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shoemaker, saddler, wheelwright, or carpenter.

The main cause, however, of the cheerful aspect of Hartington is a pleasant village green; having at one extremity a group of fine lime trees, whose blossoms form the sustenance of all the beehives in the neighbourhood, and whose shade the refuge of the village children during the six brighter months of the year; and at the other a duck-pond, the watering-place and rendezvous of all the carters and cowboys of the place.

On a strip of ground beyond the road skirting one portion of the green, is a sawpit, surrounded by the usual depository of planks and timber; a happy resource for the urchins of Hartington, to form seesaws, or benches when weary of flinging stones at the ducks and injuring the branches of the lime trees.

Around the green are dotted the more thriving and sightly cottages of the village; and, at a turning of the lane leading from its southernmost corner, you catch a glimpse of the wicket-gate of the churchyard : the curious

old Saxon church, of sandstone, standing a trifle back from the road; its stunted tower so completely overgrown with ivy, that it might almost pass for a pollard of one of the stately chestnuts surrounding the venerable structure.

This lane, by the way, forms the chief causeway of the place. For, independent of the grand distinction which entitles it to be called Church Lane, both the blacksmith and wheelwright,-the two kings of Hartington,-have their workshops therein; as may be inferred, even at a distance, from a variety of old broken wheels, deficient some in spoke and some in tyer, that lie crushing the hawthorn hedge opposite the house nearest the church ; while a little farther on, the hedge is not only crushed but withered by the emanation of the adjoining forge.

In compensation for the mischief, however the blacksmith's shop throws ever and anon a cheerful glow upon the surrounding objects, which, in winter-time, assume far from an agreeable aspect; thanks to an overflowing or rather everflowing ditch : the oozings of the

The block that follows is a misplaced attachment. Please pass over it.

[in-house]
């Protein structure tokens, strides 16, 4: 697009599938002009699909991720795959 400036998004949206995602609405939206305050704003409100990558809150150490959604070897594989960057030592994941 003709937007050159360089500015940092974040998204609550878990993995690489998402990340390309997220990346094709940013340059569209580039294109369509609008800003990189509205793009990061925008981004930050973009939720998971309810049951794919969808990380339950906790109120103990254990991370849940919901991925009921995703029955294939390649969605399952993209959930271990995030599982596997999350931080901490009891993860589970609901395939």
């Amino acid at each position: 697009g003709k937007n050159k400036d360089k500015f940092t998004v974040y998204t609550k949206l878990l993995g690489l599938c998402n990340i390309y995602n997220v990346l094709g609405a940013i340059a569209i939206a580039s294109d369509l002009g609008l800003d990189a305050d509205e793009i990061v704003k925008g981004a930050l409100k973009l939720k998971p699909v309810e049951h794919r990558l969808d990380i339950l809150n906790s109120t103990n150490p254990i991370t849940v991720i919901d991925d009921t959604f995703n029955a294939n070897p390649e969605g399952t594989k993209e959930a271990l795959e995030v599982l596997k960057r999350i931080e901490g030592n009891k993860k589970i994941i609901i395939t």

duck-pond on the green making their way to the stream that ripples athwart the bottom of the lane, -rendering it, the greater part of the year, plashy, muddy, and hard to pass.

Still, as has been said before, the green, situated at the highest point of the village, is an unusually pleasant spot. On emerging into it from Warling Wood, some miles in depth, in the skirts of which Hartington lies nestled, the broad sunshine, enhanced by such continuous shade, often appears too bright to live in.

And then, after the stillness of the wood, where nothing louder than the song of the birds is ever audible, the village appears so wide awake! There is so much life in the laughter of the carters, the whooping of the cowboys, the clang of the anvil, the mallet of the wheelwright, the grinding of the sawyer ; the

Village children just let loose from school,

The noisy geese that gabble in the pool. The very dunghill-cock that struts and crows before the door of the little public-house of

the Black Lion, makes more noise in a day than any three of his species elsewhere in the county.

From all this it will be inferred that Hartington is a thriving spot. It was so, at least. Thirty years ago, it might be cited as exceeding prosperous. The larger half of the village belonged to Sir Clement Colston, who resided at an old-fashioned manor-house about a mile distant; and the old baronet being a kind-hearted and careless landlord, letting people and things about him go their own way and do as their fathers had done before them: if he did not interfere to repair their houses or amend their system of morals or education, at least he neither raised their rent nor depressed their spirits.

The consequence was that they flourished. All that they did, whether as husbandmen or artisans, was done in the clumsiest and most slovenly way. But it answered. The system worked well. The unpruned branches bore fruit in due season. Extreme poverty was as unknown at Hartington as extreme comfort.

The venerable father of Sir Clement might have protruded his well-wigged head from the huge slate stone under which he reposed in peace in the parish church, without finding so much as a new hovel on his property; but he might have laid it down again after his survey, satisfied that his tenants were not a jot worse off than when he bequeathed them to his son. Far more than can be said of the Helots of many a more theoretic and more active country baronet.

Among strangers in the county, Sir Clement passed for an old bachelor. And no wonder; for nothing could be more bachelorlike than his ways and appearance.

and appearance. But the families coeval with his own knew better; and were disposed indeed to retrace the oddity of his habits to having been as much married as possible,-married to a woman who gave him so sickening a dose of matrimony, that, on her decease, at the close of a couple of unquiet years, he had relapsed at once into the habits of his single life, in order to drive from his mind all trace of the overbearing,

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